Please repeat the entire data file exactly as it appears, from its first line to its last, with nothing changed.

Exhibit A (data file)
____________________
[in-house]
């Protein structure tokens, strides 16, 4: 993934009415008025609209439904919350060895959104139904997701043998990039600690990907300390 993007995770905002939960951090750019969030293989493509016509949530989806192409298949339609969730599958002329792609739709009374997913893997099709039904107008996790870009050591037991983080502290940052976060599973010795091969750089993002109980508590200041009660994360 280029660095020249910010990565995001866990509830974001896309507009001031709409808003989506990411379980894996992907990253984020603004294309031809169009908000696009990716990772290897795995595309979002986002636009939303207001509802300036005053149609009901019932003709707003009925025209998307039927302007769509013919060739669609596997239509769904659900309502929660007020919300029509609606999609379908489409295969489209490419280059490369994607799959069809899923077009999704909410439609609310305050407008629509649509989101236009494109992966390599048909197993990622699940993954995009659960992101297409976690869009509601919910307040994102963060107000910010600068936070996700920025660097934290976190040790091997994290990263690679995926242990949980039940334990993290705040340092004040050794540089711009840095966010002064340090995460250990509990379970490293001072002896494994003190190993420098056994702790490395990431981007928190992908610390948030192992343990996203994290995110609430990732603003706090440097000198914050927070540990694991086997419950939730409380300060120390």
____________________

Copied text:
[in-house]
């Protein structure tokens, strides 16, 4: 993934009415008025609209439904919350060895959104139904997701043998990039600690990907300390 993007995770905002939960951090750019969030293989493509016509949530989806192409298949339609969730599958002329792609739709009374997913893997099709039904107008996790870009050591037991983080502290940052976060599973010795091969750089993002109980508590200041009660994360 280029660095020249910010990565995001866990509830974001896309507009001031709409808003989506990411379980894996992907990253984020603004294309031809169009908000696009990716990772290897795995595309979002986002636009939303207001509802300036005053149609009901019932003709707003009925025209998307039927302007769509013919060739669609596997239509769904659900309502929660007020919300029509609606999609379908489409295969489209490419280059490369994607799959069809899923077009999704909410439609609310305050407008629509649509989101236009494109992966390599048909197993990622699940993954995009659960992101297409976690869009509601919910307040994102963060107000910010600068936070996700920025660097934290976190040790091997994290990263690679995926242990949980039940334990993290705040340092004040050794540089711009840095966010002064340090995460250990509990379970490293001072002896494994003190190993420098056994702790490395990431981007928190992908610390948030192992343990996203994290995110609430990732603003706090440097000198914050927070540990694991086997419950939730409380300060120390």